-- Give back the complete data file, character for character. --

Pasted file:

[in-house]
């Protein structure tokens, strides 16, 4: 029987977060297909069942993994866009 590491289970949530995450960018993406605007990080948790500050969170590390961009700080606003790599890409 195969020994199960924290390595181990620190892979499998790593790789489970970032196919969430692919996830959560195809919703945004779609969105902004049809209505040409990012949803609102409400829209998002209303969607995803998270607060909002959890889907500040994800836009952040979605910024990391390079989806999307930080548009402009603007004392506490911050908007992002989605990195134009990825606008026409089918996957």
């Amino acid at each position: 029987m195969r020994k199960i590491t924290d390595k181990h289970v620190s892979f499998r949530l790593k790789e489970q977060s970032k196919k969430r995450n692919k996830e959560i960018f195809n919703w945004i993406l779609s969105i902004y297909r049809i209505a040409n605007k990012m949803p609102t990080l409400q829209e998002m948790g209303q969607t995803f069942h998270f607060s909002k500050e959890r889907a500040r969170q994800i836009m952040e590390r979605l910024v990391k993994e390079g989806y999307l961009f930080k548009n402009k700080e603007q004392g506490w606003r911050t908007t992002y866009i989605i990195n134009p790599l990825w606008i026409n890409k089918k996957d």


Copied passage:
[in-house]
């Protein structure tokens, strides 16, 4: 029987977060297909069942993994866009 590491289970949530995450960018993406605007990080948790500050969170590390961009700080606003790599890409 195969020994199960924290390595181990620190892979499998790593790789489970970032196919969430692919996830959560195809919703945004779609969105902004049809209505040409990012949803609102409400829209998002209303969607995803998270607060909002959890889907500040994800836009952040979605910024990391390079989806999307930080548009402009603007004392506490911050908007992002989605990195134009990825606008026409089918996957």
């Amino acid at each position: 029987m195969r020994k199960i590491t924290d390595k181990h289970v620190s892979f499998r949530l790593k790789e489970q977060s970032k196919k969430r995450n692919k996830e959560i960018f195809n919703w945004i993406l779609s969105i902004y297909r049809i209505a040409n605007k990012m949803p609102t990080l409400q829209e998002m948790g209303q969607t995803f069942h998270f607060s909002k500050e959890r889907a500040r969170q994800i836009m952040e590390r979605l910024v990391k993994e390079g989806y999307l961009f930080k548009n402009k700080e603007q004392g506490w606003r911050t908007t992002y866009i989605i990195n134009p790599l990825w606008i026409n890409k089918k996957d």